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Figure 2 depicts the reflection band of CLCs with different chiral concentrations without the addition of polymer. The cell gap of these CLC samples was 12μm. It is seen from Fig. 2 that the reflection band shifts to the shorter wavelength as the chiral concentration is increased. This is reasonable since the pitch length of the formed CLC decreases as the chiral dopant increases. Figure 3 shows the variations of the lasing wavelength with the concentration of the chiral dopant and the polymer added to the CLC samples. The pumping source was the mode-locked Nd:YAG laser with an intensity of ~1μJ. The reflection band edge of the CLC sample at the long wavelength was made within the emission spectrum of the dye that at the short wavelength was not. Figure 3 clearly indicates that the lasing wavelength is shifted to shorter wavelengths as the concentration of the chiral dopant increases, clearly because the pitch length decreases as the chiral concentration increases. The lasing wavelength is also shifted toward longer wavelengths as the polymer concentration increases. When the concentration of the polymer is increased, the formed polymer networks are expected to become denser, generating more domains of imperfect planar texture. Consequently, the band gap is widened. Accordingly, the lasing wavelength at the band edge increases.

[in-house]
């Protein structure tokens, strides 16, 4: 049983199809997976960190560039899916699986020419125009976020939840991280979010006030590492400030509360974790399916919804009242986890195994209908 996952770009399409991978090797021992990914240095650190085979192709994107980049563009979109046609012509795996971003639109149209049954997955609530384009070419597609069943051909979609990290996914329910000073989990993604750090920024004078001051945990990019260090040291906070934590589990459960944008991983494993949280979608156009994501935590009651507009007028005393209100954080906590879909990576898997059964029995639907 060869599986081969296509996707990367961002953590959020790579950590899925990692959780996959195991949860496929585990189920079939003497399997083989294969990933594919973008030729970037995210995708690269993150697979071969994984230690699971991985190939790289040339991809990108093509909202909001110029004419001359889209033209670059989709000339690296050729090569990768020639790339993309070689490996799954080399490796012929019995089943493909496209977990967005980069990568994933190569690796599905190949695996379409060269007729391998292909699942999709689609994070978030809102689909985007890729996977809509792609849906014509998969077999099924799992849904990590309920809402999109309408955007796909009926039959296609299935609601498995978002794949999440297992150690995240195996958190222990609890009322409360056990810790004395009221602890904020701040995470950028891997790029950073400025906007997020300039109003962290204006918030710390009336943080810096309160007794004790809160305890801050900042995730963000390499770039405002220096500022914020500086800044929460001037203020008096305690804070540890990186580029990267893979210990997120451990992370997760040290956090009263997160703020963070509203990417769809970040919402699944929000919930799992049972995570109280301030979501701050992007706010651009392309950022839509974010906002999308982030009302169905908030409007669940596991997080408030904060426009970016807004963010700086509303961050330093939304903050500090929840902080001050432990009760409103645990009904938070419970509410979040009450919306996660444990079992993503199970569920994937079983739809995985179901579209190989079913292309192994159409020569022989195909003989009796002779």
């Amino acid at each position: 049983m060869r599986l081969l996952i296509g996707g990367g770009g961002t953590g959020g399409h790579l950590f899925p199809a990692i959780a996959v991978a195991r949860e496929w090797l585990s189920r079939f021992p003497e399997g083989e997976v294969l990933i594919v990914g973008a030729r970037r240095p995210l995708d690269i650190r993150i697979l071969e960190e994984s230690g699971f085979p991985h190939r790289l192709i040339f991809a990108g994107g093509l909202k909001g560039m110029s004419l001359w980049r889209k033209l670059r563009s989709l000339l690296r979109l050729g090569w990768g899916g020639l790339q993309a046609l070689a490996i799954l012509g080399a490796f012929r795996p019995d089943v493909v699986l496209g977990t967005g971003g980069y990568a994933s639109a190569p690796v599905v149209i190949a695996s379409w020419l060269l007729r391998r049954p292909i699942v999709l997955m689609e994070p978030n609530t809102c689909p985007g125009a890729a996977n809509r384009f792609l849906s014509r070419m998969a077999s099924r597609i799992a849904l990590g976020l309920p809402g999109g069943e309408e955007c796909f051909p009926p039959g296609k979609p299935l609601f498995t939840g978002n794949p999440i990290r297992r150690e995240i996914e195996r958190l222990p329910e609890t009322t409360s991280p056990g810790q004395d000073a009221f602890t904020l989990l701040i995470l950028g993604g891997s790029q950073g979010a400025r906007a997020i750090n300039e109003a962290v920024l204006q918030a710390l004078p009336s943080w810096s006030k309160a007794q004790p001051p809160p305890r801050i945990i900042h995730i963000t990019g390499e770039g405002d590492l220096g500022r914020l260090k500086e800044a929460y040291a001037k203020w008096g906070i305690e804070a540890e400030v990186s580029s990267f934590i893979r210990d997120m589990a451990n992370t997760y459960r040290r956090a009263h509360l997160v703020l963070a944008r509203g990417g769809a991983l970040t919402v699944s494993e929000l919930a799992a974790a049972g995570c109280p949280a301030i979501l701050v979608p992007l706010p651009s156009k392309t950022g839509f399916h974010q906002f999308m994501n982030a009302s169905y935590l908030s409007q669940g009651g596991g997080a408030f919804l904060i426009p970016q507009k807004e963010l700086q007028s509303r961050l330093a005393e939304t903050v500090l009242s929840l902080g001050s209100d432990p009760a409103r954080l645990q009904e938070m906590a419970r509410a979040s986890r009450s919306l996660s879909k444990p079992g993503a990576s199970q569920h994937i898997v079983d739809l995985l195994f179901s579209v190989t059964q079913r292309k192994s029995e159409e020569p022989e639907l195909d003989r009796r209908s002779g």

figure: Fig. 2.

Fig. 2. Measured reflection bands of CLCs with different chiral concentrations.

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 figure: Fig. 3.

Fig. 3. Variations of the lasing wavelength with the concentration of the chiral material and the polymer added to the sample. The pumping source was the SHG of a mode-locked Nd:YAG laser pulse with an intensity of ~1μJ.

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 figure: Fig. 4.